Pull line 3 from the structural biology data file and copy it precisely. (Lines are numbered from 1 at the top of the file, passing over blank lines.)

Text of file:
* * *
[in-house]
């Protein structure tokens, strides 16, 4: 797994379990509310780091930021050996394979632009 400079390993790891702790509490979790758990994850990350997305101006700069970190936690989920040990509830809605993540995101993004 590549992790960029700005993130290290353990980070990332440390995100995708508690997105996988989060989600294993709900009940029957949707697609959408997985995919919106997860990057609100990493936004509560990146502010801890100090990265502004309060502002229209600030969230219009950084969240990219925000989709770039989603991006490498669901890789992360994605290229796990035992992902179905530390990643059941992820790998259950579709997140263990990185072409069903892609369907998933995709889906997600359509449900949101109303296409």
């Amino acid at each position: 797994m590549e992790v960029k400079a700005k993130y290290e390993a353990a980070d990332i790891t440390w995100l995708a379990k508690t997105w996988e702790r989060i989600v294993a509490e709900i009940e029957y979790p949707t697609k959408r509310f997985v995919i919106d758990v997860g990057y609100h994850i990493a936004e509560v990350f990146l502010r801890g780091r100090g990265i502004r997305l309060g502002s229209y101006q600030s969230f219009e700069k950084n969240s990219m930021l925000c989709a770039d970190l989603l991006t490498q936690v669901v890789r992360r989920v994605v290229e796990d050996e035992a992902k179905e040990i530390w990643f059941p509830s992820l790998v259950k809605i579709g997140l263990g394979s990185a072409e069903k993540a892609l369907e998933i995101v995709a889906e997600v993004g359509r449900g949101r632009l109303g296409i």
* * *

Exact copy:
């Amino acid at each position: 797994m590549e992790v960029k400079a700005k993130y290290e390993a353990a980070d990332i790891t440390w995100l995708a379990k508690t997105w996988e702790r989060i989600v294993a509490e709900i009940e029957y979790p949707t697609k959408r509310f997985v995919i919106d758990v997860g990057y609100h994850i990493a936004e509560v990350f990146l502010r801890g780091r100090g990265i502004r997305l309060g502002s229209y101006q600030s969230f219009e700069k950084n969240s990219m930021l925000c989709a770039d970190l989603l991006t490498q936690v669901v890789r992360r989920v994605v290229e796990d050996e035992a992902k179905e040990i530390w990643f059941p509830s992820l790998v259950k809605i579709g997140l263990g394979s990185a072409e069903k993540a892609l369907e998933i995101v995709a889906e997600v993004g359509r449900g949101r632009l109303g296409i």